There is only one neonatal intensive care unit (ICU) in French Polynesia. It is situated at CHPF and takes care of all severe neurological malformations and dysfunction. We collected all cases by reviewing the coding of hospitalised patients [7]. When congenital cerebral malformations are detected in utero, systematic control after birth of brain imaging (US, MRI or CT-scan) are performed to confirm and assess the brain lesions.

Case definition

We included cases with congenital microcephaly, defined by a head circumference below the third percentile for gestational age and sex, according to the Association des Utilisateurs de Dossiers Informatisés en Pédiatrie, Obstétrique et Gynécologie (AUDIPOG) charts [8], cases with brain lesions without microcephaly and cases with congenital brainstem dysfunction characterised by a deficiency of coordination between sucking, swallowing and breathing, with no visible cerebral malformation and a normal birth head circumference. We assigned them to three groups:

  • Group 1: fetuses (Group 1a) and newborns (Group 1b) with severe cerebral lesions and microcephaly;

  • Group 2: fetuses with severe cerebral lesions without microcephaly;

  • Group 3: newborns with congenital brainstem dysfunction.

Cases with proven aetiology and usual and isolated neurological anomalies without brain damage were excluded.

We retrospectively reviewed the medical records of all mothers and fetuses or newborns with their clinical, serological and radiological (US scans and MRI) data. The imaging examinations were reviewed by radiologists of CHPF and of Hospital Armand-Trousseau, Paris.

We contacted mothers of cases identified and asked about symptoms of ZIKV infection during their pregnancy. Informed written consent was obtained from mothers for all investigations regarding available samples, and publication. Our study was approved by the Ethics Committee of French Polynesia.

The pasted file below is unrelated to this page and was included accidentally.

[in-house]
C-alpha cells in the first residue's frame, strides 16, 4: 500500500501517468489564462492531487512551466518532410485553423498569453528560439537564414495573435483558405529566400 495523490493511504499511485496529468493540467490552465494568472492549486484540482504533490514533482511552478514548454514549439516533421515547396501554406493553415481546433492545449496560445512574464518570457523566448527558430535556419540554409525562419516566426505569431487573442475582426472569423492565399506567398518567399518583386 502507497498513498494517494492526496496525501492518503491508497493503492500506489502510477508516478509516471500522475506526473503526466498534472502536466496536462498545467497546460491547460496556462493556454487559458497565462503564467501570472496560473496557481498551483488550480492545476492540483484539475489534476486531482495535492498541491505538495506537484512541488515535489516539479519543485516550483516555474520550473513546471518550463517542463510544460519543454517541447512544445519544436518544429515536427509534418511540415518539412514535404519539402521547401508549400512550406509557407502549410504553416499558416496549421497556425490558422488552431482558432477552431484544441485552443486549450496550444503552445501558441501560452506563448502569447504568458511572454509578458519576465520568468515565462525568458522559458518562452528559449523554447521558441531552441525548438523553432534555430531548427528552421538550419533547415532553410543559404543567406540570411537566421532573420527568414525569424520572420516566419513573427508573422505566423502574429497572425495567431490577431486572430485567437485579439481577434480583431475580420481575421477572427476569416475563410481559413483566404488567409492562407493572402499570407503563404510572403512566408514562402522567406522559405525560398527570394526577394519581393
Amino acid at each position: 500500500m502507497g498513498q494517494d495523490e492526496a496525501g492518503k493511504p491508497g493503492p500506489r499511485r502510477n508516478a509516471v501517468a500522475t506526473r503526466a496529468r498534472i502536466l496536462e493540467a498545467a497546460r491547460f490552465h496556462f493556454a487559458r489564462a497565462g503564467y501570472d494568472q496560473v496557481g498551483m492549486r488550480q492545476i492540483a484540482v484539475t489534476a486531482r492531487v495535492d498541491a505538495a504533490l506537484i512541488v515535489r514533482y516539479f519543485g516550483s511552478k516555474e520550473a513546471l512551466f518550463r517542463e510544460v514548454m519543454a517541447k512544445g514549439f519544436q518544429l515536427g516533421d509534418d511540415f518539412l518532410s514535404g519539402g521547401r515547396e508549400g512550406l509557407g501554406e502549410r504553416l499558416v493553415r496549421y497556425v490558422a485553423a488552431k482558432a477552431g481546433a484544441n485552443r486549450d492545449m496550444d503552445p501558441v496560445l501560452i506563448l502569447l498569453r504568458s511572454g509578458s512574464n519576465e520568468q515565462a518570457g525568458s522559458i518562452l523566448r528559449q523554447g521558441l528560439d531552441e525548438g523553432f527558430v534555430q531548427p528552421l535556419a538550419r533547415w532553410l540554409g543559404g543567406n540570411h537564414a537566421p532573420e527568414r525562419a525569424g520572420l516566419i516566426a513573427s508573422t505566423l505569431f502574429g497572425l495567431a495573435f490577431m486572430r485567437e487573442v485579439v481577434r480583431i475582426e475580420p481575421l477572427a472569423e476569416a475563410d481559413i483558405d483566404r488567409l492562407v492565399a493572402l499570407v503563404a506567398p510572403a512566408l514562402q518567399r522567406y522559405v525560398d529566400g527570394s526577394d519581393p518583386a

Laboratory investigations

Amniotic fluids were analysed for karyotype (comparative genomic hybridisation (CGH) array was not routinely performed) and PCR for cytomegalovirus (CMV). Between June 2013 and August 2014, no virological testing for ZIKV was performed in amniotic fluids and pregnant women.

Retrospectively, we collected seven of thirteen available amniotic fluids, drawn from 11 mothers with fetuses with congenital brain malformations (5/5 in Group 1a; 2/6 in Group 2) and 2 mothers with fetuses with polyhydramnios (0/2 in Group 3), reflecting future brainstem dysfunction, and tested them by RT-PCR for dengue virus (DENV), enteroviruses (EV), herpes simplex virus (HSV), lymphocytic choriomeningitis virus (LCMV), rubella, and varicella zoster virus (VZV). ZIKV was tested with RT-PCR (RealStar ZIKV RT-PCR 1.0, Altona Diagnostics, Germany) and cultured on Vero cells and C6/36 cell lines. ZIKV serology was investigated with ELISA to detect flavivirus antibodies and seroneutralisation assays to further characterise the probable flavivirus.

Results

There were 4,787 births during the study period March 2014 to May 2015, and we observed 33 cases with congenital brain malformations or dysfunction. We excluded four cases with proven aetiology (one toxoplasmosis, two chromosomal abnormalities, one myopathy) and ten with usual and isolated neurological anomalies without brain damage (three intraventricular haemorrhages, three corpus callosum agenesis, one neural tube defect and three polymalformative syndromes during the first trimester of pregnancy). The remaining unusual 19 congenital cerebral malformations and dysfunction were included in our study: eight in Group 1 i.e. five fetuses in Group 1a and three newborns in Group 1b; six fetuses in Group 2 and five newborns in Group 3 (Table 1).

Table 1

Main characteristics of fetuses and newborns with congenital cerebral malformations and dysfunction following the 2013–2014 Zika virus outbreak, French Polynesia, 2014 to 2015 (n=19)


Date of conception Gestational term at birth or TOPa, WG + D Head circumference at birth, percentile RT-PCR ZIKV in amniotic fluid Karyotype Birth weight, percentile
Group 1a: Fetal brain abnormalities and microcephaly
Case 1 17 Jun 2013 39 + 4a < 3° Neg 46 XY 10°
Case 2 15 Aug 2013 30 + 1a < 3° Pos 46 XX 50°
Case 3 29 Sep 2013 31 + 4a < 3° Pos 46 XY 75°
Case 4 22 Oct 2013 26 + 1a NA Pos 46 XY 75°
Case 5 20 Dec 2013 21 + 4a NA Pos 46 XY
Group 1b: Newborns with cerebral lesions and severe microcephaly
Case 6 7 Oct 2013 41 < 3° NA NA
Case 7 10 Nov 2013 36 + 4 < 3° NA NA 11°
Case 8 22 Jul 2014 36 + 2 < 3° NA 46 XY 32°
Group 2: Fetal brain abnormalities without microcephaly
Case 9 25 Oct 2013 24a NA NA 46 XY 10°
Case 10 5 Nov 2013 26 + 6a NA NA 46 XX 25°
Case 11 24 Nov 2013 29 + 3a NA 46 XY 63°
Case 12 18 Dec 2013 21 + 5a Neg 46 XX
Case 13 17 May 2014 23 + 5a 90° Neg 46XY 80°
Case 14 22 Aug 2014 26 a 25° NA 46 XX 60°
Group 3: Newborns with congenital brainstem dysfunction
Case 15 5 Sep 2013 39 + 4 45° NA 46 XX 25°
Case 16 20 Dec 2013 39 + 3 45° NA 46 XX